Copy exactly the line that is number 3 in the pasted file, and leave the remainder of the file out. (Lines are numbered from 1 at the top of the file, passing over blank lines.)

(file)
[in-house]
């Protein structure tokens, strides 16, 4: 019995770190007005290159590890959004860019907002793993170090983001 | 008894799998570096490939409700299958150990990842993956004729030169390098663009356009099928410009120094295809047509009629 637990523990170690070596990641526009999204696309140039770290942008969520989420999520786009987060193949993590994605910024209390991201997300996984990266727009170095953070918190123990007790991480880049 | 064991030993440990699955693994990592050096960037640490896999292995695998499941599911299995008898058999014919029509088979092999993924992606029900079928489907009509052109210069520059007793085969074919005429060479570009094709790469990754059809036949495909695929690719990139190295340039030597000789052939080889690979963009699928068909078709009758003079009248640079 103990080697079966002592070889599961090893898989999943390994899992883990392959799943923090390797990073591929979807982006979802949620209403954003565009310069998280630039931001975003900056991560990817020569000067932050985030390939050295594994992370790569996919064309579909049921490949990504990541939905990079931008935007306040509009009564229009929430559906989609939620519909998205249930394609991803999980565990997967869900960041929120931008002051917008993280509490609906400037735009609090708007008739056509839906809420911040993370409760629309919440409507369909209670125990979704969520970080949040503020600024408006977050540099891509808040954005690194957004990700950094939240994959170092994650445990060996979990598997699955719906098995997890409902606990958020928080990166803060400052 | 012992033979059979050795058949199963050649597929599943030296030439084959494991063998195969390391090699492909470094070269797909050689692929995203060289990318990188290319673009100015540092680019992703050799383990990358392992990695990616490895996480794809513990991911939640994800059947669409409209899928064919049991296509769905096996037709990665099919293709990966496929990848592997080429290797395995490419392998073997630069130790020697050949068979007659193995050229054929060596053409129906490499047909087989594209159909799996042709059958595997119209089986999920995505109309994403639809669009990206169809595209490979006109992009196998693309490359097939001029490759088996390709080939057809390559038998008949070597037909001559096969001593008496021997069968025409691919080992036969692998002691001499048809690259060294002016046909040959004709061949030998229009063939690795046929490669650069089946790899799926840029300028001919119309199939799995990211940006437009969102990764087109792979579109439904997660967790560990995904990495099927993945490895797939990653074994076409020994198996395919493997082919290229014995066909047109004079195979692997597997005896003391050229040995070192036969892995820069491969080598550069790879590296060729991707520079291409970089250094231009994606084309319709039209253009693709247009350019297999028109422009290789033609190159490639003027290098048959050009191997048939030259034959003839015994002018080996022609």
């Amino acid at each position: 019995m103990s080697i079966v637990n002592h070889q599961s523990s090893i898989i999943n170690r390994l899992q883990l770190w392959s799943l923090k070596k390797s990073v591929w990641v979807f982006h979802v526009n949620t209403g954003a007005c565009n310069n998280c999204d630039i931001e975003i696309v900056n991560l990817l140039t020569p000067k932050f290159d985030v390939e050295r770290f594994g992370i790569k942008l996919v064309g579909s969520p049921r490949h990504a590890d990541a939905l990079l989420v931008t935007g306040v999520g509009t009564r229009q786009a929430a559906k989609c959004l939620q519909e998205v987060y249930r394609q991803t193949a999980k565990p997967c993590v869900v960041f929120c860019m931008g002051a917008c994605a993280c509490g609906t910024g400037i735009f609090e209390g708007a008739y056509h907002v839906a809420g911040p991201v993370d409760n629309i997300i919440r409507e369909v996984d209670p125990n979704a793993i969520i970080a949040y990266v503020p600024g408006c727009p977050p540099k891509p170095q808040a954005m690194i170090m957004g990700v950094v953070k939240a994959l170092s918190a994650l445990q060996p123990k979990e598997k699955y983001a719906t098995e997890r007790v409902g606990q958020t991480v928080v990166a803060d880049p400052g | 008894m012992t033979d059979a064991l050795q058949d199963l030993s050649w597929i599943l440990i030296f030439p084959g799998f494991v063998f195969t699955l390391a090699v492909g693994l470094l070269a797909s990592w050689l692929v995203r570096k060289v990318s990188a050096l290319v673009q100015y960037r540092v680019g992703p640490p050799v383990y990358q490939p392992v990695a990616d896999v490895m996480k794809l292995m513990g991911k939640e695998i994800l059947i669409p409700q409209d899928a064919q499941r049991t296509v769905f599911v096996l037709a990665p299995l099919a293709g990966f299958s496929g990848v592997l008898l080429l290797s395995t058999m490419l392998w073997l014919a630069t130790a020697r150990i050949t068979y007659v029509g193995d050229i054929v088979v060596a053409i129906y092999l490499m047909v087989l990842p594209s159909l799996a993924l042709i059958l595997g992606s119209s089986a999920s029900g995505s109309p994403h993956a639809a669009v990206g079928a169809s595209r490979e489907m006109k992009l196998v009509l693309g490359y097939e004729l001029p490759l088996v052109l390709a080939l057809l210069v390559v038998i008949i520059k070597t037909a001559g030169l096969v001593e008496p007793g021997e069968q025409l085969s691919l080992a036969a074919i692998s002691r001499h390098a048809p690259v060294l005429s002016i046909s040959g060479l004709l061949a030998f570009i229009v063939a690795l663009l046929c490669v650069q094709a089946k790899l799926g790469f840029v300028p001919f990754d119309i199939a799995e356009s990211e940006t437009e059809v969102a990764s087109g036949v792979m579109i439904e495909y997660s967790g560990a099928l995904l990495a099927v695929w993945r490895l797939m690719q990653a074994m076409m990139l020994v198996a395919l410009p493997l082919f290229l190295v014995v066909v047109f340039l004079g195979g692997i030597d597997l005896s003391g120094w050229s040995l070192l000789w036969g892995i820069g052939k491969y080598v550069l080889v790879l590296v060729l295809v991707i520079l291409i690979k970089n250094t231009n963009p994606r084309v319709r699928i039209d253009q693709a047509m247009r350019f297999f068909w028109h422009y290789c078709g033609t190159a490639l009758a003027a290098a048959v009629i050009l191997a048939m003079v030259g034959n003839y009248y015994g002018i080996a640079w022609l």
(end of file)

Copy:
């Amino acid at each position: 019995m103990s080697i079966v637990n002592h070889q599961s523990s090893i898989i999943n170690r390994l899992q883990l770190w392959s799943l923090k070596k390797s990073v591929w990641v979807f982006h979802v526009n949620t209403g954003a007005c565009n310069n998280c999204d630039i931001e975003i696309v900056n991560l990817l140039t020569p000067k932050f290159d985030v390939e050295r770290f594994g992370i790569k942008l996919v064309g579909s969520p049921r490949h990504a590890d990541a939905l990079l989420v931008t935007g306040v999520g509009t009564r229009q786009a929430a559906k989609c959004l939620q519909e998205v987060y249930r394609q991803t193949a999980k565990p997967c993590v869900v960041f929120c860019m931008g002051a917008c994605a993280c509490g609906t910024g400037i735009f609090e209390g708007a008739y056509h907002v839906a809420g911040p991201v993370d409760n629309i997300i919440r409507e369909v996984d209670p125990n979704a793993i969520i970080a949040y990266v503020p600024g408006c727009p977050p540099k891509p170095q808040a954005m690194i170090m957004g990700v950094v953070k939240a994959l170092s918190a994650l445990q060996p123990k979990e598997k699955y983001a719906t098995e997890r007790v409902g606990q958020t991480v928080v990166a803060d880049p400052g | 008894m012992t033979d059979a064991l050795q058949d199963l030993s050649w597929i599943l440990i030296f030439p084959g799998f494991v063998f195969t699955l390391a090699v492909g693994l470094l070269a797909s990592w050689l692929v995203r570096k060289v990318s990188a050096l290319v673009q100015y960037r540092v680019g992703p640490p050799v383990y990358q490939p392992v990695a990616d896999v490895m996480k794809l292995m513990g991911k939640e695998i994800l059947i669409p409700q409209d899928a064919q499941r049991t296509v769905f599911v096996l037709a990665p299995l099919a293709g990966f299958s496929g990848v592997l008898l080429l290797s395995t058999m490419l392998w073997l014919a630069t130790a020697r150990i050949t068979y007659v029509g193995d050229i054929v088979v060596a053409i129906y092999l490499m047909v087989l990842p594209s159909l799996a993924l042709i059958l595997g992606s119209s089986a999920s029900g995505s109309p994403h993956a639809a669009v990206g079928a169809s595209r490979e489907m006109k992009l196998v009509l693309g490359y097939e004729l001029p490759l088996v052109l390709a080939l057809l210069v390559v038998i008949i520059k070597t037909a001559g030169l096969v001593e008496p007793g021997e069968q025409l085969s691919l080992a036969a074919i692998s002691r001499h390098a048809p690259v060294l005429s002016i046909s040959g060479l004709l061949a030998f570009i229009v063939a690795l663009l046929c490669v650069q094709a089946k790899l799926g790469f840029v300028p001919f990754d119309i199939a799995e356009s990211e940006t437009e059809v969102a990764s087109g036949v792979m579109i439904e495909y997660s967790g560990a099928l995904l990495a099927v695929w993945r490895l797939m690719q990653a074994m076409m990139l020994v198996a395919l410009p493997l082919f290229l190295v014995v066909v047109f340039l004079g195979g692997i030597d597997l005896s003391g120094w050229s040995l070192l000789w036969g892995i820069g052939k491969y080598v550069l080889v790879l590296v060729l295809v991707i520079l291409i690979k970089n250094t231009n963009p994606r084309v319709r699928i039209d253009q693709a047509m247009r350019f297999f068909w028109h422009y290789c078709g033609t190159a490639l009758a003027a290098a048959v009629i050009l191997a048939m003079v030259g034959n003839y009248y015994g002018i080996a640079w022609l």